Poor dental hygiene has ramifications people often overlook until it’s too late. In fact, more than half of Americans delay dental care simply because they cannot afford it. The economic impact extends beyond patients, as dental providers risk losing business and the potential for new customers when solely providing traditional payment and financing options for care. Today, patients need more to rely on than insurance when paying for dental expenses. Closed-end financing may be the answer providers are searching for.
About 74 million Americans have no dental coverage—almost one-quarter, or 23%, of the population.1 Even those with coverage struggle to afford expensive procedures, especially when faced with an urgent, unplanned dental surgery. In theory, a practice could be turning away hundreds of patients a month due to high costs and limited financing options. However, some lenders are expanding on the buy now, pay later (BNPL) pay-in-four concept by providing fair, fixed-rate loans for dental providers to offer patients, helping reduce financial stress if a routine teeth cleaning turns into a root canal.
Enter BNPL 2.0
Patients need alternative means of financing beyond traditional debit and credits. In response to this genuine need, select BNPL companies have made a monumental change within the payments space. The financing these “BNPL 2.0” companies offer is a lifeline for many; the ability to spread out the costs over time at affordable, fixed, and fair rates is a welcome alternative to scrambling to find the cash to pay upfront.
Related reading: How practices can capitalize on digital payment trends
These BNPL 2.0 companies expand on the popular pay-in-four model, providing installment loans with fixed rates, no deferred interest, no back interest, and no rate recalculations. As a result, dental providers who offer fixed-rate closed-end financing can find enormous advantages for their practice and a source for fair, transparent funding for patients.
For many, a matter of priorities
For many families, the pandemic increased the need for health care. As a result, health spending increased by 9.7% from 2019 to 2020,2 much faster than the 4.3% increase from 2018 to 2019. However, people tend to spend their money based on their needs; unless essential, health-care costs often can’t compete against rent, groceries, and other basic, everyday necessities. “Elective” or preventive procedures, even dental cleanings, often aren’t prioritized.
While this seems reasonable and logical, prolonging such treatments may lead to more severe and complex ailments, resulting in potential financial setbacks. From tooth decay and nerve damage to debilitating infections, the consequences of missing crucial dental work can lead to more than just a depleted bank account.
I had a personal medical issue that was deemed a semielective surgery years ago. My doctor informed me that I needed surgery to remove a hernia. I had had reflux for 40 years. In addition to being uncomfortable, prolonged reflux can result in severe medical complications, such as cancer. In fact, a good friend of mine recently passed away from the same illness. This surgery changed my life; not only has the reflux been eliminated, but I no longer worry about the long-term consequences of putting off the procedure. I paid $1,600 out of pocket for a $90,000 operation. While I know now how beneficial the treatment was, many Americans faced with a $1,600 bill would have to opt out, feeling that they needed the money for food and living costs.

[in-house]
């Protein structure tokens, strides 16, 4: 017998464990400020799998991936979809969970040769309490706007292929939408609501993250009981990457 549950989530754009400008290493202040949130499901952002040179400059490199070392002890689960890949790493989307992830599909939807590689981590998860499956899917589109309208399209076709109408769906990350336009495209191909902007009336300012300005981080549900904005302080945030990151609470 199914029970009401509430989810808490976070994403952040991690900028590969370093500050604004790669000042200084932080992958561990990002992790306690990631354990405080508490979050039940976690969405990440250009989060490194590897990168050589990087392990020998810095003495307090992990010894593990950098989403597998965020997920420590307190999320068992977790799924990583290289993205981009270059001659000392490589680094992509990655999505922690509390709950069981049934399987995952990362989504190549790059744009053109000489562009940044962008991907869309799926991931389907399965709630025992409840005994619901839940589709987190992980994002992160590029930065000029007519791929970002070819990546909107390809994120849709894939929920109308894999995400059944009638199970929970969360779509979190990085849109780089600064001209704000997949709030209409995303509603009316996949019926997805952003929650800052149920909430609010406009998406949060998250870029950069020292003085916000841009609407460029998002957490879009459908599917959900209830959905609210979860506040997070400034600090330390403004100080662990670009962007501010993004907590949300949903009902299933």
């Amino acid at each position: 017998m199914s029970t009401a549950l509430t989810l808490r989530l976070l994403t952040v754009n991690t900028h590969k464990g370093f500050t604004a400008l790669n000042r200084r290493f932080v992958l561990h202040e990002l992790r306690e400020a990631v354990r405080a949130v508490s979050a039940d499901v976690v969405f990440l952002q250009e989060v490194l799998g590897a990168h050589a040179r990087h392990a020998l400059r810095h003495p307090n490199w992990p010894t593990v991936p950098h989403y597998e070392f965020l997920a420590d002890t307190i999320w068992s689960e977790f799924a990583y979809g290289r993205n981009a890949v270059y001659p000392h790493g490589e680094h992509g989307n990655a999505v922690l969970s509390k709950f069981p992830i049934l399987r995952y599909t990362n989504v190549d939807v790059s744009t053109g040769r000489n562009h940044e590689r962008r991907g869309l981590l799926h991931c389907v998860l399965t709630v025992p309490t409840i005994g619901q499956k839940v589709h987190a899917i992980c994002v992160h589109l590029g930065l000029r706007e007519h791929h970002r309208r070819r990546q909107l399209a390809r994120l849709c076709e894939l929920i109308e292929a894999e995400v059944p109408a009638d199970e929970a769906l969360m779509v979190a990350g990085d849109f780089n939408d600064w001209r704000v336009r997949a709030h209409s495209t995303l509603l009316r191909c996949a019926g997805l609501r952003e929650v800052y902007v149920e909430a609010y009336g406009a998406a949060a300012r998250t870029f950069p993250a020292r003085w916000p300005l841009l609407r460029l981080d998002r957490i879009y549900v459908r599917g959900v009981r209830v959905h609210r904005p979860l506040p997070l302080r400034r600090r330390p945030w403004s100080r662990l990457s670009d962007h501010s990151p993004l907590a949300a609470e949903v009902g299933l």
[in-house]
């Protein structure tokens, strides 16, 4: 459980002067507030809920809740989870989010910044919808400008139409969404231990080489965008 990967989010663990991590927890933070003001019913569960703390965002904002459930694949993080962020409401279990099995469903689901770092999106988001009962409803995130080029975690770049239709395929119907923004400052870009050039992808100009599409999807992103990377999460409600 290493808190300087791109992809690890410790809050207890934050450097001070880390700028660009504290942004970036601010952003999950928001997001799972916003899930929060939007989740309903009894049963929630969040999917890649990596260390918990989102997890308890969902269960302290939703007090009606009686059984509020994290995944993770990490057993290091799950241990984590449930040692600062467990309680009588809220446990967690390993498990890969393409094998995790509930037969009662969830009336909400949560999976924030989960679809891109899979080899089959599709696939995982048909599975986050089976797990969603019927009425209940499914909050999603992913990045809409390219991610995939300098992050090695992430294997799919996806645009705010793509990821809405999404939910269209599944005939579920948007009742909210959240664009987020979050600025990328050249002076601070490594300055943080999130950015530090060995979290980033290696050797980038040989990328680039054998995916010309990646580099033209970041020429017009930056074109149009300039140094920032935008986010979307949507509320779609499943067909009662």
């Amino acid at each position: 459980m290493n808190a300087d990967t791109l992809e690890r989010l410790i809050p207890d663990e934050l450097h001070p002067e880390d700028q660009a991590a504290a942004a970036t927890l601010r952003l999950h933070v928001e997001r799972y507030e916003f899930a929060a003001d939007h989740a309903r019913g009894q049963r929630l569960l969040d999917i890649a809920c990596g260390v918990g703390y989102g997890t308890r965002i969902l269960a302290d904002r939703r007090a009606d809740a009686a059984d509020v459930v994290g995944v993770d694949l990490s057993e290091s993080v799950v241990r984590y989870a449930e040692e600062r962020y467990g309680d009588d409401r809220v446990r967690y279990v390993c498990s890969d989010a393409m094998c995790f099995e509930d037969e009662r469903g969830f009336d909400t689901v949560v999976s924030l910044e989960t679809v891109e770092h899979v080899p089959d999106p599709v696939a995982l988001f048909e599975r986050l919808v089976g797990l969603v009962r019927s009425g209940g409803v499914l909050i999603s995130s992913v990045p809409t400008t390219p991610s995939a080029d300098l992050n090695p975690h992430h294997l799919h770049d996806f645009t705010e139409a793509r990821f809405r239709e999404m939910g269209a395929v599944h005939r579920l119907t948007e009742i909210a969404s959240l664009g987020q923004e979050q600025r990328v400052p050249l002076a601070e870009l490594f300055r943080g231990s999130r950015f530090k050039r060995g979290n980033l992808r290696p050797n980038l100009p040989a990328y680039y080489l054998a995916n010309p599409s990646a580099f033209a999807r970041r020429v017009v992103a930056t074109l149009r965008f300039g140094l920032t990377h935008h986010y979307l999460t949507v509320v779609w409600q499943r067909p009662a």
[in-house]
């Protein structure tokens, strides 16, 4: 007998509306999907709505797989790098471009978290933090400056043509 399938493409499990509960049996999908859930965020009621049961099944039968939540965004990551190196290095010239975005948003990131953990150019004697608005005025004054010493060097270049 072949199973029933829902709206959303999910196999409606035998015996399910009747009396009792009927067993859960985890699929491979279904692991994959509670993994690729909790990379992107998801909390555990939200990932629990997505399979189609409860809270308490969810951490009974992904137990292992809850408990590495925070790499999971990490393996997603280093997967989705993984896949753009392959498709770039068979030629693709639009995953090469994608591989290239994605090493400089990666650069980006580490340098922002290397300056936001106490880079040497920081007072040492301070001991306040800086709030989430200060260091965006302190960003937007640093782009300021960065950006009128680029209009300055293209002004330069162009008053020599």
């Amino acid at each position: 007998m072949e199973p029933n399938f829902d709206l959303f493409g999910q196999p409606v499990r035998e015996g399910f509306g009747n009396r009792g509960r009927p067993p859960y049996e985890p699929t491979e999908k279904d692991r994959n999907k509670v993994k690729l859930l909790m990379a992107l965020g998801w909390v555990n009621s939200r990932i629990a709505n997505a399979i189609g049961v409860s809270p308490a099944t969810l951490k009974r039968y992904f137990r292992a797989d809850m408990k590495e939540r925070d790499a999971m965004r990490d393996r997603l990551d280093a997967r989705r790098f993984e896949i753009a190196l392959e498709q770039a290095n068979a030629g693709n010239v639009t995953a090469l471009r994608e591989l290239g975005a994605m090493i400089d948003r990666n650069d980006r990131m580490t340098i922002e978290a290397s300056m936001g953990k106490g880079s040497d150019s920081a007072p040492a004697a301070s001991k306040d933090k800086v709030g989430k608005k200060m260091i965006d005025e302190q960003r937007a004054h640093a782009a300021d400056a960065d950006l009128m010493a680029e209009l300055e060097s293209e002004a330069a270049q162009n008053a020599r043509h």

To avoid such situations, dental providers need to be educated on alternative financing and how to offer other means of payment. There are products, such as BNPL 2.0, that offer extended terms, up to 24 months, for larger amounts, in some cases up to $20,000.
Benefits for providers and patients
Installment loan financing offers several benefits to both providers and patients, but there needs to be substantial volume to create change. If the dental industry can adapt to providing alternative payment options, the future of health-care financing will offer Americans fair, reasonable, and transparent closed-end funding. Adopting new technologies and processes is a constant challenge for any business, as it has been for decades, but affordability comes with scale. As BNPL 2.0 continues to transform and emerge, providers will realize how exciting it is to be a part of this evolution in payments fintech.
Editor's note: This article appeared in the July 2022 print edition of Dental Economics magazine. Dentists in North America are eligible for a complimentary print subscription. Sign up here.
1. University of Illinois Chicago School of Dentistry. The many costs (financial and well-being) of poor oral health. https://dentistry.uic.edu/news-stories/the-many-costs-financial-and-well-being-of-poor-oral-health/
2. Kirani N, Ortaliza J, Wager E, Fox L, Amin K. How has US spending on healthcare changed over time? Peterson-KFF. https://www.healthsystemtracker.org/chart-collection/u-s-spending-healthcare-changed-time/#Contribution%20to%20change%20in%20total%20national%20health%20expenditures,%20from%202019-2020,%20by%20spending%20category